The Archdiocese of Birmingham - The Parish of the Immaculate Conception

Extraordinary Ministers of the Eucharist

The History of the Ministry.
This ministry arose out of necessity. In the early Church ordained clergy were in short supply and the restrictions on who could distribute Holy Communion were more relaxed. It was usual for a sick person to ask a friend to bring Holy Communion to them. One of the early martyrs, St. Tarcisius was killed while bringing Holy Communion to the sick as an acolyte.

By the Middle Ages the pendulum had swung to the other extreme and the Ministry was restricted to bishops and priests – even deacons were classed as extraordinary ministers. This period was also marked by an infrequent reception of Holy Communion by the faithful who, although they might attend church every weekend, would only receive Holy Communion once a year, usually at about the Easter celebrations. This situation continued until the early years of the twentieth century when in 1905 Pope Pius X started promoting regular Holy Communion among the faithful.

Following the liturgical changes of the Second Vatican Council and the restoration of the chalice to the people the Ministry of distribution Holy Communion was also opened up. Deacons, as ordained ministers of the Church, came into the fold of Ordinary Minsters of Holy Communion. The Council and Pope Paul VI felt it opportune to permit bishops to appoint lay people to assist with the distribution of Holy Communion as Extraordinary Ministers – extraordinary in the sense that they were ‘out of the ordinary’.

The change was difficult for many older Catholics who had been brought up that only a priest would touch the consecrated host with his hands. The communicant would receive the body of Christ directly on their tongue – they would not even touch the sacred vessels.

The Nature of the Ministry.
The Ordinary Ministers of Holy Communion still remain the bishop, priest and deacon - however:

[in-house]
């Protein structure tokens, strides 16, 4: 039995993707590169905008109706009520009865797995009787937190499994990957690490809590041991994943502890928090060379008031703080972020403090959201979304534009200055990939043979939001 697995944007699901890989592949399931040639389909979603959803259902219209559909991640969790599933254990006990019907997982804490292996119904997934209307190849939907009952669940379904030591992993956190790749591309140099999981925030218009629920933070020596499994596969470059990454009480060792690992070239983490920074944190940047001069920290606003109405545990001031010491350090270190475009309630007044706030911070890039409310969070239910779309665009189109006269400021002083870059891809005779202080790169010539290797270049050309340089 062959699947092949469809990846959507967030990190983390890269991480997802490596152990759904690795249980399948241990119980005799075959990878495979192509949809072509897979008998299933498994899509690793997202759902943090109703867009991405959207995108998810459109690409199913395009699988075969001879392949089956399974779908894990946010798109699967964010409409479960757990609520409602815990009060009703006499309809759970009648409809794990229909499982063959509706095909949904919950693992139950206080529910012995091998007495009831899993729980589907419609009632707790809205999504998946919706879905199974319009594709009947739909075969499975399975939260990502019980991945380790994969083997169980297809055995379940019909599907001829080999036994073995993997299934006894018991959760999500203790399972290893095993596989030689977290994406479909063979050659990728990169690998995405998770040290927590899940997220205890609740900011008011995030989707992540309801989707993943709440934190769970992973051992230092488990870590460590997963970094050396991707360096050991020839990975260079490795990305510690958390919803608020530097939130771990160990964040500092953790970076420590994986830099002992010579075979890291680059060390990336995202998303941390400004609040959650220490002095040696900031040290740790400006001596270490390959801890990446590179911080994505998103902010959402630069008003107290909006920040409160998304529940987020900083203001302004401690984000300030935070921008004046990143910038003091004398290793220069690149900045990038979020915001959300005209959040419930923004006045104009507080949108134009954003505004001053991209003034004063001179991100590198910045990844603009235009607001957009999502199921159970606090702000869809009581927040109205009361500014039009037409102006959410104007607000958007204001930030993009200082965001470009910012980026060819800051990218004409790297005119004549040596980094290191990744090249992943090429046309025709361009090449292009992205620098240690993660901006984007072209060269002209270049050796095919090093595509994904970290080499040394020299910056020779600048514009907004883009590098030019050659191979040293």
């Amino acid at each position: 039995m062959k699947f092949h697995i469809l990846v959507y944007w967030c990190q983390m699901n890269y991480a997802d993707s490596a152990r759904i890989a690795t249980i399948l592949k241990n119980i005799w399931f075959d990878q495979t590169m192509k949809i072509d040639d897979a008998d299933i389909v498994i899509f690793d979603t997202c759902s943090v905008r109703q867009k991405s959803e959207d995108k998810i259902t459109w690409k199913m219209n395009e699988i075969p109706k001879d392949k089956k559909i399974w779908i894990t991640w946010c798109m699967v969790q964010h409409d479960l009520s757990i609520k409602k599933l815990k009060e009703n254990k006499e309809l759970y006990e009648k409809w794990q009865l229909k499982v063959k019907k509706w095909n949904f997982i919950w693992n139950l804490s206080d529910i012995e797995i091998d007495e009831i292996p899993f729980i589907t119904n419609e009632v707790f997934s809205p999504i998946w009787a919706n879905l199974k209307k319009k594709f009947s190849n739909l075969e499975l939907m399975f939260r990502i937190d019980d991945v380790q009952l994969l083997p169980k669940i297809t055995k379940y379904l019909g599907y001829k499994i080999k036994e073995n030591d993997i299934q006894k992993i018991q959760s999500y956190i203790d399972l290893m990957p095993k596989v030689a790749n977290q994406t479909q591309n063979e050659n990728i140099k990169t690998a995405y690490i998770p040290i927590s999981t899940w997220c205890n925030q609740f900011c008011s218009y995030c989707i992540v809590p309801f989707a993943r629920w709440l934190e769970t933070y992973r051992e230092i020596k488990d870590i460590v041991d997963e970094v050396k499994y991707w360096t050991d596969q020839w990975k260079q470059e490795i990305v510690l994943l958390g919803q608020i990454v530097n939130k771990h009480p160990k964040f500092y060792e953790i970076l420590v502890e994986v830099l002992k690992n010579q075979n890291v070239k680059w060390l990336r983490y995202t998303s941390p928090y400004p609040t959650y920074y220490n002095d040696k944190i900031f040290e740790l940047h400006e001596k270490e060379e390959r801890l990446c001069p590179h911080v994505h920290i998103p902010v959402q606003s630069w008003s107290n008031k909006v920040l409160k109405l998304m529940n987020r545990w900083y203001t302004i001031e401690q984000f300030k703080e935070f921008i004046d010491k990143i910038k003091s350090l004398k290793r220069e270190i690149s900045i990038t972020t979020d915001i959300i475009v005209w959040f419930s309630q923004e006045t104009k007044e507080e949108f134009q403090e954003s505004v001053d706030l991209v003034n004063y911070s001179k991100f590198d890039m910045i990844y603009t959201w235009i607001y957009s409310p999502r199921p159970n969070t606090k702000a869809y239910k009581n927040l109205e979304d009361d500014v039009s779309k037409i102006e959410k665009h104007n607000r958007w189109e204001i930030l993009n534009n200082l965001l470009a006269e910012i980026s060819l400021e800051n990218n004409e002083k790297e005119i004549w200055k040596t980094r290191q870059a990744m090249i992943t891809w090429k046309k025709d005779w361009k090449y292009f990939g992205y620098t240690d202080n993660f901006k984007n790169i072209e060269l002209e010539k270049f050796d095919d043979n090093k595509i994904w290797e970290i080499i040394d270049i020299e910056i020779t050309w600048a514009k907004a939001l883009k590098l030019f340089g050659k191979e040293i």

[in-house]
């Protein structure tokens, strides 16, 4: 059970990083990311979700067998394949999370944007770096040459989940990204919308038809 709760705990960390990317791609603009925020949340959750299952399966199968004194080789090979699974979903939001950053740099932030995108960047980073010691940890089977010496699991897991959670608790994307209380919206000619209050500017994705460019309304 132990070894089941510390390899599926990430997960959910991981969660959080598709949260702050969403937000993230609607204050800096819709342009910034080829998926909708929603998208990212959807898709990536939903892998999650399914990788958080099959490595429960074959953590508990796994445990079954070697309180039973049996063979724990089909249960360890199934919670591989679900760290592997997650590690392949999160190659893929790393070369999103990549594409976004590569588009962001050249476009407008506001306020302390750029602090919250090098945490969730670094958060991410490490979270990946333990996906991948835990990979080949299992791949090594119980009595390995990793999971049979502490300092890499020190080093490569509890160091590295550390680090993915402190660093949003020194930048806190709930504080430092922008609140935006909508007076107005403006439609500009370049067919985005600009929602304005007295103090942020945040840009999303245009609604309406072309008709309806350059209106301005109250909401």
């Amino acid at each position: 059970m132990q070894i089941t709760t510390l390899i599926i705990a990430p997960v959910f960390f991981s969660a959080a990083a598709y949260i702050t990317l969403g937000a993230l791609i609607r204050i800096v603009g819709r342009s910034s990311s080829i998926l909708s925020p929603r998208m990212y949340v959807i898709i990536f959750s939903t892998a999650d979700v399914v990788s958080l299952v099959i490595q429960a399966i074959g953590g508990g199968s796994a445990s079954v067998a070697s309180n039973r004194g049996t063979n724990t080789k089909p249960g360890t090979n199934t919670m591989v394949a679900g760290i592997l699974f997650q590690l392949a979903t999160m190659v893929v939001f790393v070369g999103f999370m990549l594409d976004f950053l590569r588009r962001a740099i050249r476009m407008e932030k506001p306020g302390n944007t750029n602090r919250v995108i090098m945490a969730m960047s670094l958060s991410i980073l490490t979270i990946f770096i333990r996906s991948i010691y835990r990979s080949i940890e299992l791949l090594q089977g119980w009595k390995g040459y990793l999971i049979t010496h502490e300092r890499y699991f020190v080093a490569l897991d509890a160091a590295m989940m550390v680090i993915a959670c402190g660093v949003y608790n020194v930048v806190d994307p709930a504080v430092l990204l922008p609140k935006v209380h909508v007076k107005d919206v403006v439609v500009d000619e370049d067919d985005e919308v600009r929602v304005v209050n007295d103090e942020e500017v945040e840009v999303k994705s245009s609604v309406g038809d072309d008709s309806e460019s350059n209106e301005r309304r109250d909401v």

"The faithful who afre special ministers of communion must be persons whose good qualities of Christian life, faith and morals recommend them. Let them strive to be worthy of this great office, foster their own devotion to the eucharist, and show an example to the rest of the faithful by their own devotion and reverence toward the most august sacrament of the altar. No one is to be chosen whose appointment the faithful might find disquieting.
Immensae caritatis.

The Eucharist is at the core of our faith. A minister is a person of faith, who believes in God, follows Christ and trusts in the Holy Spirit – and has a genuine love of the Eucharist so that they can share that love with their Catholic brothers and sisters. In carrying out their ministry they follow in the footsteps of the disciples obeying the Lord’s command feed the faithful (Mark 6: 31-44). The minister is someone who, through prayer and meditation, will grow, develop and deepen their own personal bond with the Lord concealed within the Blessed Sacrament.

I am interested in this ministry - what will it involve me doing?
In addition to the spiritual journey that will deepen their reverence for the Eucharist you will be asked to assist with the distribution of Holy Communion, either the consecrated host or the Precious Blood, at the weekend or weekday Masses when there are insufficient Ordinary Ministers to fulfil that role. There is a rota, see link below, so for most weeks you will not be on duty. You can still attend your usual Mass and will not be asked to change your Mass going routine. In preparation for assuming this Ministry you will be asked to become familiar with the Church’s teaching regarding the Eucharist and its distribution – you will be handling the Body and Blood of Jesus Christ, a duty not to be taken lightly. Before you take up this Ministry you will be officially commissioned using the rite accessible by the link below and to renew this commission annually at the Mass of the Lord’s Supper on Holy Thursday evening.

Further reading:
Kenneth A.Riley and Paul Turner (2007) - Guide for Extraordinary Ministers of Holy Communion. [The Liturgical Ministry Series]. Chicago. Liturgy Training Publications.
Congregation for Divine Worship and Discipline of the Sacraments (2004) - Redemtionis Sacramentum; On certain matters to be observed or to be avoided regarding the Most Holy Eucharist. London. Catholic Truth Society.
Text from the Vatican website.

Summary guide from the Liturgy Office

Catholic Bishops' Conference of England and Wales (2002) - General Instruction of the Roman Missal. London. Catholic Truth Society (PDF file).
Catholic Bishops' Conference of England and Wales (2005) - Celebrating the Mass; a pastoral introduction. London. Catholic Truth Society. (PDF file)
Peter J.Elliott (2005) - Ceremonies of the Modern Roman Rite; the Eucharist and the Liturgy of the Hours. Second edition. San Francisco. Ignatius Press.

See also

Available from the Piety Shop or Parish Office.